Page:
406 F2d 587 Estate Hedrick v. Commissioner of Internal Revenue

406 F.2d 587

69-1 USTC P 9165

ESTATE of Walburga HEDRICK, Petitioner,

No. 20005.

United States Court of Appeals Ninth Circuit.

Jan. 6, 1969.

Charles I. Rosin (argued), Los Angeles, Cal., for appellant.

Mitchell Rogovin, Chief Counsel, I.R.S., Richard M. Roberts, Acting Asst. Atty. Gen., Meyer Rothwacs, Gilbert E. Andrews, Fred E. Youngman, Fred Becker, Harry Marselli, Attys., Dept. of Justice, Washington, D.C., for appellee.

Before CHAMBERS and JERTBERG, Circuit Judges, and CROCKER, District judge.

CHAMBERS, Circuit Judge:

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This tax case has its roots in a lease made by Walburga Oesterreich, later Walburga Hedrick, with Wilshire Amusement Corporation, predecessor of Wilshire Holding Corporation. The lease was for 68 years and dated September 11, 1929. At the end of the term, there was an option to acquire the property for a ten dollar payment.


A prerequisite for the reading of this opinion is a familiarity with the prior opinions on this same lease:


Commissioner v. Wilshire Holding Corp., 9 Cir., 244 F.2d 904;


Commissioner v. Wilshire Holding Corp., 9 Cir., 262 F.2d 51;


Commissioner v. Wilshire Holding Corp., 9 Cir., 288 F.2d 799;


Oesterreich v. Commissioner, 9 Cir., 226 F.2d 798.


Early we held that the commissioner could recast the transaction into a sale and later we held that an appropriate interest rate should be considered. On the third remand to the tax court, we ordered that Wilshire could compute the interest rate for a deduction at 12% Per annum. Now the Hedrick estate petitions us for relief when it is charged in the tax court in its separate proceeding with receiving 12% Interest, or thereabouts.1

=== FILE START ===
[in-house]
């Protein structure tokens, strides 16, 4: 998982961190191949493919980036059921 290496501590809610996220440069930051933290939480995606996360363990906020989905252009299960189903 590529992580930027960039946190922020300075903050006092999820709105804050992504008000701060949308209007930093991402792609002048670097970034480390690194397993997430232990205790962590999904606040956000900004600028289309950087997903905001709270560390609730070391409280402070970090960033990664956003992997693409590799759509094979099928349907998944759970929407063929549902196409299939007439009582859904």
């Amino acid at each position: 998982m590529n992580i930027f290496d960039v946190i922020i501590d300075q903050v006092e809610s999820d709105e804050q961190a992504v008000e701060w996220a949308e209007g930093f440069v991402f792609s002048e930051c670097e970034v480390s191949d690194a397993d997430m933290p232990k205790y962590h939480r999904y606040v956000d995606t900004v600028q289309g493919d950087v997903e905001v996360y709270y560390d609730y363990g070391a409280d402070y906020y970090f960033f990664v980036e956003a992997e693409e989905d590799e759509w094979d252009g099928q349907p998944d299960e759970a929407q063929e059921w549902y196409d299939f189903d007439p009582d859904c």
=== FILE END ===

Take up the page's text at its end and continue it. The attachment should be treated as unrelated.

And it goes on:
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The taxpayer says collateral estoppel applies and it should be charged with no interest income because of our first Oesterreich decision, supra. We reject the contention.


The first Oesterreich case held that Walburga Oesterreich was entitled to treat the payments from Wilshire as long term capital gain; Wilshire was precluded from deduction its payments as rent. Subsequent decisions by this court followed the first Oesterreich case and recognized that payments under a rental agreement which had been recast by the commissioner into an agreement for sale could involve some deductible interest. Robinson v. Elliott, 9 Cir., 262 F.2d 383; Starr's Estate v. Commissioner, 9 Cir., 274 F.2d 294. Wilshire No. 2, 9 Cir., 262 F.2d 51, allowed interest to Wilshire. This changed the legal climate. At this stage, the estate of Mrs. Hedrick (formerly Mrs. Oesterreich) cannot rely on collateral estoppel to completely escape liability for interest payments received from Wilshire. Commissioner v. Sunnen, 333 U.S. 591, 68 S.Ct. 715, 92 L.Ed. 898.2


Why did we use the 12% Rate for Wilshire in Wilshire No. 3? Wilshire No. 2 suggested a division of the monthly rate between principal and interest. On remand, a former commissioner declined to submit any computation dividing the payments between principal and interest. Thus, on Wilshire No. 3 we held in effect, in view of the commissioner's failure to submit a division between principal and interest, that Wilshire as taxpayer should have for a deduction the favorable rate of 12% Per annum, the highest lawful rate in California in 1929. We said that if a going rate had been found for 1929, we probably would have upheld it.